LORDSTOWN — Gov. Mike DeWine said he’s purposely avoiding attending Thursday’s public introduction of the Endurance, the all-electric pickup truck by Lordstown Motors Corp., because of the viral outbreak.
Instead, the Republican and Lt. Gov. John Husted will get their first look today at the truck and tour where it will be produced, the former General Motors assembly plant.
“Quite candidly throughout this pandemic, Fran (DeWine’s wife) and I have avoided crowds, so we’re not going to do that,” DeWine said Tuesday.
DeWine said Thursday is a “big day for the Mahoning Valley” and he’s “been very supportive” of the company, which acquired the plant in November from GM after it closed the facility in March 2019, ending 54 years of automaking there by the company.
DeWine will address the media at 3 p.m.
He had words of support Tuesday for how Vice President Mike Pence — who will attend the highly anticipated debut, tour the plant and deliver brief remarks Thursday — and President Donald Trump have handled the pandemic. He apologized for not seeing the vice president, to whom he talks regularly, along with other governors, about COVID-19.
Asked if he wanted Pence to wear a mask at Thursday’s event, DeWine said: “I’ve not communicated that to the vice president, no. I made my position pretty clear about wearing masks, particularly, you know, it depends on how close people are together. When people are out in public, it’s certainly the safe thing to do. But I’m not going to tell the vice president what to do. This is how we all kind of stay safe and help each other.”
Pence and Trump largely have not worn masks in public. Trump recently said some people are wearing masks to show their disapproval of him and not to protect others.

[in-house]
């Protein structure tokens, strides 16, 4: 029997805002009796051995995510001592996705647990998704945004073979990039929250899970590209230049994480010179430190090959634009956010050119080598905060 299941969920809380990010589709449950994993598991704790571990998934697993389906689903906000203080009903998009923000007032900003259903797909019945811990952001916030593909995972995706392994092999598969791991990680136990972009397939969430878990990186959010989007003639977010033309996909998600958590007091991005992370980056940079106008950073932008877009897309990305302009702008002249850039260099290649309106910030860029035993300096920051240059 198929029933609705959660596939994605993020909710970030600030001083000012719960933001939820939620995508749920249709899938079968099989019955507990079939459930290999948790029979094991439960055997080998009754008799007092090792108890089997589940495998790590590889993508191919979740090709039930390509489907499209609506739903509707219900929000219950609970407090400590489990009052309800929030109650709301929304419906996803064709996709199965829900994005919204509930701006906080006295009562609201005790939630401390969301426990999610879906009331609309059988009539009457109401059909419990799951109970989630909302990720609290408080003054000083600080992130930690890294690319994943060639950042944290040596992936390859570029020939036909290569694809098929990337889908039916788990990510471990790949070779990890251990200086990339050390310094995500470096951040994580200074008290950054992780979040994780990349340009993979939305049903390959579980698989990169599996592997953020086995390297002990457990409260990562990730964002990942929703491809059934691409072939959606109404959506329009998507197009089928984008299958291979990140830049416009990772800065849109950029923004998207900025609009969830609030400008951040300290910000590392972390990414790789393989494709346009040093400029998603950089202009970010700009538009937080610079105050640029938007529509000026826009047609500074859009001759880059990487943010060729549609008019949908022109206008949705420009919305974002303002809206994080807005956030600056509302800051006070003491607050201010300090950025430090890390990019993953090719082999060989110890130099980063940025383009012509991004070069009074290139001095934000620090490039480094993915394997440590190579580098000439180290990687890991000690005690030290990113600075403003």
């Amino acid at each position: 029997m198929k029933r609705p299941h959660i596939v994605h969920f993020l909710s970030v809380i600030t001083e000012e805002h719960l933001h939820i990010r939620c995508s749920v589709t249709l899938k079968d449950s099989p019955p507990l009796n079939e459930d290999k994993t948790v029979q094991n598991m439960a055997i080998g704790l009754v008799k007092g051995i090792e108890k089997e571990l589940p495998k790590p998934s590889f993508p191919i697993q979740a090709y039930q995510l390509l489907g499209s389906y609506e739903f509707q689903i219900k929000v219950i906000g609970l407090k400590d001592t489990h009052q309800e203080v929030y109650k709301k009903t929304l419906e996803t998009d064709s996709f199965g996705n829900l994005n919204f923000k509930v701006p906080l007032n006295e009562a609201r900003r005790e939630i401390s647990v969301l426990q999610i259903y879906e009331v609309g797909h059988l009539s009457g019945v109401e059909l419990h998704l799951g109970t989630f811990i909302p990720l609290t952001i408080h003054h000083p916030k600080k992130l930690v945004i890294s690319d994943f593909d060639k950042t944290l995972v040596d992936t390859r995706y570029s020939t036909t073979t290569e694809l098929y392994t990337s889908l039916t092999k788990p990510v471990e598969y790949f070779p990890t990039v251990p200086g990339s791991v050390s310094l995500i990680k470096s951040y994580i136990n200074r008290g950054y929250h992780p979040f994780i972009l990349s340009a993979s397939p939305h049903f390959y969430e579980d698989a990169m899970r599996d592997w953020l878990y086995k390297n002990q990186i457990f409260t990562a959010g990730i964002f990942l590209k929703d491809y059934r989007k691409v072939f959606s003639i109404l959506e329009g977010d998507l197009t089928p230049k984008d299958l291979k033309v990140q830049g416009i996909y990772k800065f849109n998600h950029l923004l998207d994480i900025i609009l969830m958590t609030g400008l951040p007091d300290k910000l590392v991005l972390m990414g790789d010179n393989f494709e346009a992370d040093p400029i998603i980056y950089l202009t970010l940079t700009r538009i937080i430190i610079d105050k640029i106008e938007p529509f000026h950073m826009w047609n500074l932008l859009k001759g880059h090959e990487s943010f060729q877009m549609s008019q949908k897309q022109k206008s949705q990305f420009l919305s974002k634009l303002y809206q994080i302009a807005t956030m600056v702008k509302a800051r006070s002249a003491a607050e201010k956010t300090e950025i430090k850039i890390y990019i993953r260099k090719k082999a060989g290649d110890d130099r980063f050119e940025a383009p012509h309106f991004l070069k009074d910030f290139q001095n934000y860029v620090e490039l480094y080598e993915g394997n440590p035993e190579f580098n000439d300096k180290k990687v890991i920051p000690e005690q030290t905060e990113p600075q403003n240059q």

DeWine and Husted will meet with a small group of Lordstown Motors executives and get a first look at the truck. The visit, according to the governor’s office, will abide by safety and and social-distancing guidelines from the Ohio Department of Health.
Expected to join Pence is U.S. Energy Secretary Dan Brouillette, according to Lordstown Motors.
Earlier this year, Lordstown Motors CEO Steve Burns reportedly met with Brouillette in Washington, D.C., to discuss a loan application from the energy department for $200 million to help repurpose the massive plant to make electric vehicles.
U.S. Rep. Tim Ryan, D-Howland, was leading a 10-person group of bipartisan Ohio lawmakers urging the department approve the application should it be filed.
Trump suggested in his budget proposal in February the program be eliminated, drawing the ire of Ryan for what it could mean for Lordstown Motors’ future.
The Advanced Technology Vehicle Manufacturing Loan Program, created in 2008 to foster development of fuel-efficient vehicles, made billions in loans to Ford, Nissan and Tesla.
The public launch, which is expected to be shown on Lordstown Motors’ YouTube channel, is scheduled to start at noon.
Ryan on Tuesday was warm to Pence’s visit and called for a commitment from the administration to fund fully the loan program, for federal research and development of electric vehicle technologies and support for consumer tax credits for people who buy an electric vehicle.
“Most importantly, what we need from the administration is a commitment — and the resources to back it up — to invest in building America’s dominance in electric vehicles,” Ryan said.
U.S. Sen. Sherrod Brown, D-Ohio, and the Ohio Democratic Party weren’t as welcoming of Pence, calling the event merely a “photo op” at the site GM closed, abandoning thousands of workers with no action from the administration.
“Trump told the people of the Mahoning Valley, ‘Don’t move, don’t sell your house,’ but for thousands of workers, they had to do just that,” said Chairman David Pepper said. “Donald Trump has broken one promise after another, and working Ohioans are paying the price.”
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